Negligent Infliction of Emotional Distress
Negligent Infliction of Emotional Distress in North Carolina
In Gardner v. Gardner the plaintiff mother brought suit against the defendant father who drove his truck into a bridge abutment. Their son was fatally injured in the wreck.
Plaintiff, who was several miles away from the site of the accident, was notified by telephone and went to the hospital. About five minutes after she arrived, she saw her son taken into the emergency room and watched emergency personnel attempt to resuscitate him. The boy was taken to a treatment room and she went to a private waiting room, where, after being advised periodically of his condition, she was later told that he had died. The parties to the action stipulated that the emotional distress she suffered as a result of these events was severe.
The Supreme Court held that severe emotional distress, as defined by Ruark, was not reasonably foreseeable. There was no allegation or forecast of evidence that defendant knew the plaintiff was likely to suffer an emotional disorder or a severe and disabling emotional or mental condition as a consequence of his negligence. Such knowledge is essential in order to hold that the emotional distress for which the plaintiff sought recovery was reasonably foreseeable. The Court also pointed out that the plaintiff was not physically present at the scene of the accident, did not observe the negligent act of the defendant or immediately experience the collision or witness the injuries to her son.
In Andersen v. Baccus, a husband sued for negligent infliction of emotional distress when his pregnant wife was injured in a car wreck, gave birth to a stillborn son the next day, and subsequently died from her injuries. Based on the reasoning in Sorrells and Gardner, the Supreme Court held that defendant was entitled to a judgment as a matter of law on the issue of foreseeability.
In Hickman By and Through Womble v. McKoin, the Supreme Court, synthesizing Gardner and Sorrells as applications of Ruark, stated that an allegation of a parent-child relationship is insufficient to establish reasonable foreseeability of emotional distress. Thus, the Court pointed out that since under Gardner and Sorrells the parent-child relationship was insufficient when the parent sued for emotional distress because of injury to a child, the same result followed when the child sued for injury to the parent.
In McAllister v. Ha, the plaintiffs alleged that the wife became pregnant and gave birth to a child that had sickle cell disease as a result of defendant's negligent failure to inform them of the results of certain blood tests administered to plaintiffs. The court held that the plaintiffs' allegations of the wife's fears regarding their child's health and her resultant sleeplessness, ''while sparse,'' were sufficient to state a claim.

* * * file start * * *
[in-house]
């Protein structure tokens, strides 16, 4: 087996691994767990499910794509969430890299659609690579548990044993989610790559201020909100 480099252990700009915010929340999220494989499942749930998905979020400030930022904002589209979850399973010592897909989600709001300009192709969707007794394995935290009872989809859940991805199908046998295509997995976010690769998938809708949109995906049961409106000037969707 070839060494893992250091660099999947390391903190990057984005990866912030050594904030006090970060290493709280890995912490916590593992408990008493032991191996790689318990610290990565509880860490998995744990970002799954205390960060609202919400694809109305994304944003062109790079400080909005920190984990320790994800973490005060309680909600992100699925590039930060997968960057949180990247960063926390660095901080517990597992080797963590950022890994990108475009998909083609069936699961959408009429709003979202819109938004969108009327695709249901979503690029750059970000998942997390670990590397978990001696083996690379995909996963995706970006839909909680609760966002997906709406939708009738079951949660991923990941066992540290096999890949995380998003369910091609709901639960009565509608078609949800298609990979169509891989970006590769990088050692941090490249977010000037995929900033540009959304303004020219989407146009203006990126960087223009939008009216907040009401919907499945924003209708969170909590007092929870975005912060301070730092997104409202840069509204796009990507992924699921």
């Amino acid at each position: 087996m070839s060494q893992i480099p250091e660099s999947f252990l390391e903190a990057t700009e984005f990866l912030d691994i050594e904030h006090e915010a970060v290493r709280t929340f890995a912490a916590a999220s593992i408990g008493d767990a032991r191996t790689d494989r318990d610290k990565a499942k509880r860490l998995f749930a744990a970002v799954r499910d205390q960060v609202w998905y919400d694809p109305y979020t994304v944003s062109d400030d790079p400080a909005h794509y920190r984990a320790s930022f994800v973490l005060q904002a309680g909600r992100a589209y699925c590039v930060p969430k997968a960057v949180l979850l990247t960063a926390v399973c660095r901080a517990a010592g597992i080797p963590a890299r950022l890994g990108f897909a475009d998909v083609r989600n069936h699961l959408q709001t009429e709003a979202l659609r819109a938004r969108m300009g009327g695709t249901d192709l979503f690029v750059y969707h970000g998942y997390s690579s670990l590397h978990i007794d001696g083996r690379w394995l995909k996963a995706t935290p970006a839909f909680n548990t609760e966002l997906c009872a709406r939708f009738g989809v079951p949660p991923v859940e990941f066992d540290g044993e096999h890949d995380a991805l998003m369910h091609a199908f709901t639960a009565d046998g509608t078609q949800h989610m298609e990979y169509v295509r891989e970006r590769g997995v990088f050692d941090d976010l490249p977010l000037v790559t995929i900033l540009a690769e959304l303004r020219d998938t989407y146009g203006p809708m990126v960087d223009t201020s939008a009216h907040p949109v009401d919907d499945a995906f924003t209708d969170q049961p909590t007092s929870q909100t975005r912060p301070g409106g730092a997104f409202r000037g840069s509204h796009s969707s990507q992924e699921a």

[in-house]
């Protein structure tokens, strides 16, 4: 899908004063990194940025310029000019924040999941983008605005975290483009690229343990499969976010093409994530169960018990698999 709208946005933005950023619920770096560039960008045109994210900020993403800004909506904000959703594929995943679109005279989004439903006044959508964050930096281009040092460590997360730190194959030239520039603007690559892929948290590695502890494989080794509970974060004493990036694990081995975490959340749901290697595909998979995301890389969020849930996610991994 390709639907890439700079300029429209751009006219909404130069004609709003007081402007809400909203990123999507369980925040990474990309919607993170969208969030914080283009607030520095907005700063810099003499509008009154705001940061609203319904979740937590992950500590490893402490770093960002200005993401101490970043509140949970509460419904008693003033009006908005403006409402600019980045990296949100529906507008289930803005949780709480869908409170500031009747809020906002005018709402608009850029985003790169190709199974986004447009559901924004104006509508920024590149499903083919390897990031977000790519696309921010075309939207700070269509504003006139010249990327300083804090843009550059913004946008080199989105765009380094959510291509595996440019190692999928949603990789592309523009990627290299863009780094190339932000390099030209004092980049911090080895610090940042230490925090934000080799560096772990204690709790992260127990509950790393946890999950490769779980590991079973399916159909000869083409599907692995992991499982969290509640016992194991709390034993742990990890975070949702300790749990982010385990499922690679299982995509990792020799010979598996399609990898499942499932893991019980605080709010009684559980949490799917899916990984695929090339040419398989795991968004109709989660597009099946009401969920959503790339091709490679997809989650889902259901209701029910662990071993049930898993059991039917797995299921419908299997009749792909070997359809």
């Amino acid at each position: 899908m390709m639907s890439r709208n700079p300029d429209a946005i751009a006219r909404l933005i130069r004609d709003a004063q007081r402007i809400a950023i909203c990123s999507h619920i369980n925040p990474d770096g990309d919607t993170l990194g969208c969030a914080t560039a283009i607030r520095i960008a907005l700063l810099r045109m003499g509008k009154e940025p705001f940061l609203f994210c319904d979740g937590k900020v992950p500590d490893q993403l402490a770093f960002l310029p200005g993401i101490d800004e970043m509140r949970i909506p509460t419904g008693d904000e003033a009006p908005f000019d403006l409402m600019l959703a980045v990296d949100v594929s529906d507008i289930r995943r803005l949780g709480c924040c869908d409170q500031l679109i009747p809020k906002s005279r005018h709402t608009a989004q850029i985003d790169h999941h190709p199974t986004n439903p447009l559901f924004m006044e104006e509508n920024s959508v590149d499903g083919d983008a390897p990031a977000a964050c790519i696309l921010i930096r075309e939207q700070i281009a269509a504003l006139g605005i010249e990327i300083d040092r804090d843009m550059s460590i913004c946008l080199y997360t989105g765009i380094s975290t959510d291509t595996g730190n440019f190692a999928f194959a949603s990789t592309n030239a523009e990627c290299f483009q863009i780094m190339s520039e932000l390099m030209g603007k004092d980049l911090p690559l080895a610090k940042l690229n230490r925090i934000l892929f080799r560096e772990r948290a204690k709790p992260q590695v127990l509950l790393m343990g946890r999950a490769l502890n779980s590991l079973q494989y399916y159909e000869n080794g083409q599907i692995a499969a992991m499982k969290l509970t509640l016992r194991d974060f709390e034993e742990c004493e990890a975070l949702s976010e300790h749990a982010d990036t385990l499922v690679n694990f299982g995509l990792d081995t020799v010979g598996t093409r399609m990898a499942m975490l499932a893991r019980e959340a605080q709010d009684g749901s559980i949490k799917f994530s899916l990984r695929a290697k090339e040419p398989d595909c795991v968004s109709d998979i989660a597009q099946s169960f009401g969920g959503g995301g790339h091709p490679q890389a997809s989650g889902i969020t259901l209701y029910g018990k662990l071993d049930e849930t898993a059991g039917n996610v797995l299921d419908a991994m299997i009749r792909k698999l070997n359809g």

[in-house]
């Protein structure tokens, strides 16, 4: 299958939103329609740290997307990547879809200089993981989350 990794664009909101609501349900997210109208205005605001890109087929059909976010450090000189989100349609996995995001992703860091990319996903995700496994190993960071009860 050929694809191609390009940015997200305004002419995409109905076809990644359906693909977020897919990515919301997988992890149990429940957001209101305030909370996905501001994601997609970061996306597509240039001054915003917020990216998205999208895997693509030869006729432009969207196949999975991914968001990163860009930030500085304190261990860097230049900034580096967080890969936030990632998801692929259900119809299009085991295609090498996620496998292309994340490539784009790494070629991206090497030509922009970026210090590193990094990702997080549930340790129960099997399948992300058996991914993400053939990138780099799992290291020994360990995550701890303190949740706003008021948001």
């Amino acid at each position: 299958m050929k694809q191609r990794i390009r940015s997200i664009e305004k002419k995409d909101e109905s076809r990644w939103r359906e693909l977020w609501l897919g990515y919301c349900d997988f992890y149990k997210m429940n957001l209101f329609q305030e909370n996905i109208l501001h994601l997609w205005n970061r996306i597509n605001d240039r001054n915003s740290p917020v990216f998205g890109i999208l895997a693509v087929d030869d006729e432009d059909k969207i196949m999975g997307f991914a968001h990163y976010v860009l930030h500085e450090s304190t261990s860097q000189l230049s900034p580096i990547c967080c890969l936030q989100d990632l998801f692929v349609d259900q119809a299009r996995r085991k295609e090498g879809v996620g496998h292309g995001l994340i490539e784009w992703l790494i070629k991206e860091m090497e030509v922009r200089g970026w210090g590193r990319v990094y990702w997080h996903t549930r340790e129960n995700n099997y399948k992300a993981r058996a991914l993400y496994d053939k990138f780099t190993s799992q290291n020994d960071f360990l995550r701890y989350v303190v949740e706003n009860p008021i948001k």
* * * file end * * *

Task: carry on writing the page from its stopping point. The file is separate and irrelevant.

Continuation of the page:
Prior to Ruark, the courts had allowed recovery for certain kinds of negligence where there is ''an especial likelihood of genuine and serious mental distress ... which serve[s] as a guarantee that the claim is not spurious.'' Among these are the negligent delivery of messages, especially those announcing a death, the delivery of which the carrier should know would result in mental anguish for the recipient, and the negligent embalming, mishandling, or mutilation of corpses.
In Butz v. Holder, plaintiffs, the parents and a brother of a bicyclist killed by a negligent motorist, sued to recover for emotional distress after seeing the deceased covered in sleeping bag at scene of the accident.
The mother had sought psychological and psychiatric care for emotional distress suffered, and the father developed high blood pressure and was put on medication in addition to psychological treatment as a result of the accident. The Court of Appeals held that in light of the Supreme Court's decisions in Sorrells and Gardner, the parent's severe emotional distress was not a reasonably foreseeable result of the negligent conduct of the defendant. Moreover, the Court of Appeals suggested that the meaning of Gardner was that plaintiffs claiming negligent infliction of severe emotional distress must allege and forecast in their evidence that the defendant knew the plaintiff or plaintiffs were susceptible to emotional or mental disorders or other disabling emotional or mental conditions as a result of defendant's conduct. Thus, the Court of Appeals affirmed the trial court, which had granted summary judgment for the defendant.